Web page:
Last 22th to 26th June 2020 the workshop “Kamishibai theater and book” was held in the Children literature department “Žalioji pelėda”. It was part of the children and youth art project “The theater begins from…the library! -2”. Children aged 8-11 read fairytales and learned to create kamishibai stories. Kamishibai is a good solution to educate young readers and promote reading.

 Kamishibai (kah-mee-shee-bye) or “paper-theater” evolved from a form of vibrant street storytelling that was extraordinarily popular throughout urban Japan from the 1920’s to the 1950’s. Before there were television and movies for children in Japan, special storytellers, called “Kamihibai Men”, would bring stories to children on a bicycle. The Kamishibai man would insert the story cards into the stage and then, in a dramatic manner, deliver episodes of two or three kamishbai stories.

Kamishibai stories can be made individually, in pairs (one illustrator, one writer), in small groups or as a class project. The sources for student-created kamishibai are unlimited: original ideas, topics related to the curriculum, the retelling of an existing story or some item of current events. Kamishibai stories do not have to be a specific length. Some children prefer to start by drawing illustrations; others by creating the text, either way works. When composing the text for a kamishibai story, remember the characters use dialogue. The children can either write or dictate the story and dialogue.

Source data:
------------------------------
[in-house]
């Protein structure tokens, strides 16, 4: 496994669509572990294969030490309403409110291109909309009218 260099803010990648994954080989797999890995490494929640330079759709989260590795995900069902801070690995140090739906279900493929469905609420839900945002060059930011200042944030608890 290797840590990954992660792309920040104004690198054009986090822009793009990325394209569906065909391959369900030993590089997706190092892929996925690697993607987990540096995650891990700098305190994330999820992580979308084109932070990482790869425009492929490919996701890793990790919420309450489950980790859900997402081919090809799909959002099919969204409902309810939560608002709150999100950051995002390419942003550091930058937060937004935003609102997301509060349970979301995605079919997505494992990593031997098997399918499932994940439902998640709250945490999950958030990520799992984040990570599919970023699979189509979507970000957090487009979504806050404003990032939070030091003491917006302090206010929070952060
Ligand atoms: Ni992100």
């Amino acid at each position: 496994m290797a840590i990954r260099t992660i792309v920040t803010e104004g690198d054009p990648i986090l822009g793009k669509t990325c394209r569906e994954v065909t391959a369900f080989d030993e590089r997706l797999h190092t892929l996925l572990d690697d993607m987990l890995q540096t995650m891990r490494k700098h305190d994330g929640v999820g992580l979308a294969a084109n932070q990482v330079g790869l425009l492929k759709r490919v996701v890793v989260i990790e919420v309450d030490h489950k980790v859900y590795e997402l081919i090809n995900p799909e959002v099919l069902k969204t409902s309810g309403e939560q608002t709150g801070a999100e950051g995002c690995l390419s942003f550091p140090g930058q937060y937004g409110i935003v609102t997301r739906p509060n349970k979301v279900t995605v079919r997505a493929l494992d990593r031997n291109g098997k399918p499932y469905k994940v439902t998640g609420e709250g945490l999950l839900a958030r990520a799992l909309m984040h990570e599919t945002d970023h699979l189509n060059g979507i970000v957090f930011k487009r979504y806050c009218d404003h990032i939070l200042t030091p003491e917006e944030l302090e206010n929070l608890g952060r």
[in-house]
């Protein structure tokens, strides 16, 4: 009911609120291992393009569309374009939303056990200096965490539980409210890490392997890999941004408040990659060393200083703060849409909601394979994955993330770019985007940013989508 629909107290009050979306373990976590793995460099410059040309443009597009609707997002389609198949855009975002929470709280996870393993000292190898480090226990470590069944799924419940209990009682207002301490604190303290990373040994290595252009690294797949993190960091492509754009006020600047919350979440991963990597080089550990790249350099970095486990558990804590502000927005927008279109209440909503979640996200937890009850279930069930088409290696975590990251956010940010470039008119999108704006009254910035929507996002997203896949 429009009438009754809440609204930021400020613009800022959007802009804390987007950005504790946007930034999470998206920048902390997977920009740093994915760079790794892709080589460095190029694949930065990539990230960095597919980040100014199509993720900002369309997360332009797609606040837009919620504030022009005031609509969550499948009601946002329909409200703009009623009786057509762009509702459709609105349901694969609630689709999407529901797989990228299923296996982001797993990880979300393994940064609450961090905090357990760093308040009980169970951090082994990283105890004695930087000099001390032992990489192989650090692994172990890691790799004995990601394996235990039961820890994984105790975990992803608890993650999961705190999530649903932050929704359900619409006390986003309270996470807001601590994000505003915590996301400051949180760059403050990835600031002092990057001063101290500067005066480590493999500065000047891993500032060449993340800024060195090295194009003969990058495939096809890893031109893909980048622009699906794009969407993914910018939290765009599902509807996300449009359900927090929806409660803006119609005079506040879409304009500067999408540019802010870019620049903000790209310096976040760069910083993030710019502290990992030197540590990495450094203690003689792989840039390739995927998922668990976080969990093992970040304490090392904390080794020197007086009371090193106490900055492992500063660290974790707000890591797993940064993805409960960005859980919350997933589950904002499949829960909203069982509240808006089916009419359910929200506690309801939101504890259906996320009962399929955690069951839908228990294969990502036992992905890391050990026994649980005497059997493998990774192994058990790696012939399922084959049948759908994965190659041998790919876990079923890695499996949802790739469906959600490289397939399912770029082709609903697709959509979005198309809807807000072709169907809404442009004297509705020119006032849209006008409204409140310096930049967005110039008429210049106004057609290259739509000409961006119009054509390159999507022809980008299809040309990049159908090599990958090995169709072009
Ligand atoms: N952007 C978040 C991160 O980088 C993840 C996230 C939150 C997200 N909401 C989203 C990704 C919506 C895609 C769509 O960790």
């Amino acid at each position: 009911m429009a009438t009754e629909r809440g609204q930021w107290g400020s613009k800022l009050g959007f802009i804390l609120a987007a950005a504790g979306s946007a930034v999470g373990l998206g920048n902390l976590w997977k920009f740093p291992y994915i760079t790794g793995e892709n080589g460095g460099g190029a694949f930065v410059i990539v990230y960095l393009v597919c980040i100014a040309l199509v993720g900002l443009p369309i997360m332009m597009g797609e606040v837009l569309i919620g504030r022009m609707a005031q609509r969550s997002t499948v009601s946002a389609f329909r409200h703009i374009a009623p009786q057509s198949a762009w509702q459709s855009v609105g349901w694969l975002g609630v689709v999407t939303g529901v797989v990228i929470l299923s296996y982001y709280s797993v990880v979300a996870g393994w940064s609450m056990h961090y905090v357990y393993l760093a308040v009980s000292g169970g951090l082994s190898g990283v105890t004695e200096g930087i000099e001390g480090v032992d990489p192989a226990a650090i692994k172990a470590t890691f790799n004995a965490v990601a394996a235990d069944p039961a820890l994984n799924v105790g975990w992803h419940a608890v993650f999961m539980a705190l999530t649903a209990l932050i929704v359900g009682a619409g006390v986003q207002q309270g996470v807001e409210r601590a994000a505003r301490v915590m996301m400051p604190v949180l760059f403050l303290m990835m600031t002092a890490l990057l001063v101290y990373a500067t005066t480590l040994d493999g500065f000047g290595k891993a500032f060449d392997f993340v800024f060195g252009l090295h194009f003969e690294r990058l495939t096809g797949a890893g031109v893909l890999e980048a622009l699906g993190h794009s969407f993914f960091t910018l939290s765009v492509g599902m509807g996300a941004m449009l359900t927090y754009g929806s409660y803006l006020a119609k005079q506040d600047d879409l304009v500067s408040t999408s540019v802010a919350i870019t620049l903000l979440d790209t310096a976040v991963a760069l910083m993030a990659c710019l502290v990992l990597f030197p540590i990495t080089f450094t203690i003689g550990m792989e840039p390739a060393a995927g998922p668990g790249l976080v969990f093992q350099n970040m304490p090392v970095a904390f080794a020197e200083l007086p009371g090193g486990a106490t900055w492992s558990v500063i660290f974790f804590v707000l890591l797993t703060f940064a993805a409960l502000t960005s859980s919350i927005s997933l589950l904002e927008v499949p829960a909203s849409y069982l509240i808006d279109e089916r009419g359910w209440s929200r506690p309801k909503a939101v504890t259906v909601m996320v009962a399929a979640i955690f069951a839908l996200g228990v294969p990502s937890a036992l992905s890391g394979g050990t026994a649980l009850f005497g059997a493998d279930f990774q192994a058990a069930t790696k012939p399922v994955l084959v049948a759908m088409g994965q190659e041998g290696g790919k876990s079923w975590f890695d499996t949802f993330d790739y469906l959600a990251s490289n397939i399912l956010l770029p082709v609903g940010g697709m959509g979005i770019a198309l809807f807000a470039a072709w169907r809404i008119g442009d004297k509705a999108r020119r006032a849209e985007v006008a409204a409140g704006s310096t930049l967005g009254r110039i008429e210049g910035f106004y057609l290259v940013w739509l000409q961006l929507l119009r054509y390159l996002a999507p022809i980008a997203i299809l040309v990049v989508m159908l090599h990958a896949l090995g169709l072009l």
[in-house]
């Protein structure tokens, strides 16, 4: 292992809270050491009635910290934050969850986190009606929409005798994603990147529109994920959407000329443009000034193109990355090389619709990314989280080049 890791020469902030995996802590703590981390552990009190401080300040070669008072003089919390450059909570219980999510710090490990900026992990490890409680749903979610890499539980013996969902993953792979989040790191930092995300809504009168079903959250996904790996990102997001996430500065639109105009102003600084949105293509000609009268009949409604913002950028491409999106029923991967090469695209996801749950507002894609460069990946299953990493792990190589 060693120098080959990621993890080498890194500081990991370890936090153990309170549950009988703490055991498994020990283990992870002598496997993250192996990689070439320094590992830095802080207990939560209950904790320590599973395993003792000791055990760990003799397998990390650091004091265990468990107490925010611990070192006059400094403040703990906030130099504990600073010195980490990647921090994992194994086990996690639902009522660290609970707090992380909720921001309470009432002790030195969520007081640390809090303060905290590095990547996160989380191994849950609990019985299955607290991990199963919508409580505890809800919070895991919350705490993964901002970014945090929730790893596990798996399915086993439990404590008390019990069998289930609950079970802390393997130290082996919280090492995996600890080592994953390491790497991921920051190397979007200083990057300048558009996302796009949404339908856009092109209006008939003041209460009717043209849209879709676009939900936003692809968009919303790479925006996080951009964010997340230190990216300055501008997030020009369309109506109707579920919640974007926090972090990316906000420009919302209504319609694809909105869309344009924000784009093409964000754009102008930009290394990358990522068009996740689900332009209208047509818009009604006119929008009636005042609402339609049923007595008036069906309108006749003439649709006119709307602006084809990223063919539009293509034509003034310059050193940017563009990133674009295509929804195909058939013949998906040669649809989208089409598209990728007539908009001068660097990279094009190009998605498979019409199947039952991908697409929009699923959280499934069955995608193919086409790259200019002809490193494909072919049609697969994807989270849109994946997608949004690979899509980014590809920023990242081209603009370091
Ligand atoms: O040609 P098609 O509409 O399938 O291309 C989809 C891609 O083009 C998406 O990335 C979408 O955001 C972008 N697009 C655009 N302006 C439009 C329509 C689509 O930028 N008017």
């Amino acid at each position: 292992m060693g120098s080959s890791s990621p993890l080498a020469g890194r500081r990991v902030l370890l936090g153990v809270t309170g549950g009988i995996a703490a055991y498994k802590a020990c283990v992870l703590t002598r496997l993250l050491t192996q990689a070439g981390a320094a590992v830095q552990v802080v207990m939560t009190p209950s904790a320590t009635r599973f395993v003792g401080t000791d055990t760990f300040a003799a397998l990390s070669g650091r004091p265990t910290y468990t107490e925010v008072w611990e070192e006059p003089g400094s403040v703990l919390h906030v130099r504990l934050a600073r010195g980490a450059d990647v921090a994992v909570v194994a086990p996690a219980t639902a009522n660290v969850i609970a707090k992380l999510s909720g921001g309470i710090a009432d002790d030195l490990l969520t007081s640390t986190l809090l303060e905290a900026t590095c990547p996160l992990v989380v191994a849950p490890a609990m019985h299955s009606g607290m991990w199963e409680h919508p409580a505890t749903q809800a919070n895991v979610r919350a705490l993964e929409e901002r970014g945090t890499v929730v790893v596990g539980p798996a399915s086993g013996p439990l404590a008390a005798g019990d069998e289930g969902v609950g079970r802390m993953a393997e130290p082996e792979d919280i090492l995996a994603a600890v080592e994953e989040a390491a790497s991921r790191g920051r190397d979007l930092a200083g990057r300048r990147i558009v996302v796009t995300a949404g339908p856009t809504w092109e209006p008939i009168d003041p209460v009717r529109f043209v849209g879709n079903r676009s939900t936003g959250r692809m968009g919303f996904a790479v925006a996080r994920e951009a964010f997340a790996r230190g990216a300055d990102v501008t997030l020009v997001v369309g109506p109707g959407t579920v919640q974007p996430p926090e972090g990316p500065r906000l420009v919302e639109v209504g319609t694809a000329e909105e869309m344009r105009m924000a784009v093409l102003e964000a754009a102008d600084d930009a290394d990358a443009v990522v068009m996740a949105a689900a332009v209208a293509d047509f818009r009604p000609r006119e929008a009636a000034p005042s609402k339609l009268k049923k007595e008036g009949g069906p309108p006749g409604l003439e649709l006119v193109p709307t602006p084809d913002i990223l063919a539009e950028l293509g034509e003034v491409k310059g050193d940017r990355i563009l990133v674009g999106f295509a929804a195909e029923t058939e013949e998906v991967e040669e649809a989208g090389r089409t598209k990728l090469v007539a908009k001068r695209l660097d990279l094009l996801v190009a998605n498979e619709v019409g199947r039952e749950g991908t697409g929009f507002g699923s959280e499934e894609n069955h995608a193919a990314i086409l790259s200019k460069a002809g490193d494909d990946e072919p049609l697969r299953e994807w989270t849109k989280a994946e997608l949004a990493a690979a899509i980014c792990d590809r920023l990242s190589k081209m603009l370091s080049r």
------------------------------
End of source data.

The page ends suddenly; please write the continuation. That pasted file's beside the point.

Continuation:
At the first part of the sessions, the workshop leader introduced the participants to the Kamishibai Theater and told them how to create Kamishibai stories. And then the kids listened to a Japanese tale „Why jellyfish have no bones“.

 At the second part of sessions the workshop participants were divided into three groups and created stories based on familiar fairy tales “Three bears“, “Three little pigs“ and “Thumbelina“. Children read fairy tales, discussed them, divided into roles: some created the beginning of the fairy tale, others the end, the third prepared to tell the story. After the workshop, the children reflected on the sessions that the most difficult task was to draw, and to tell and show their created illustrations they very liked.

                                                                                                                                 Anžela Vasiliauskienė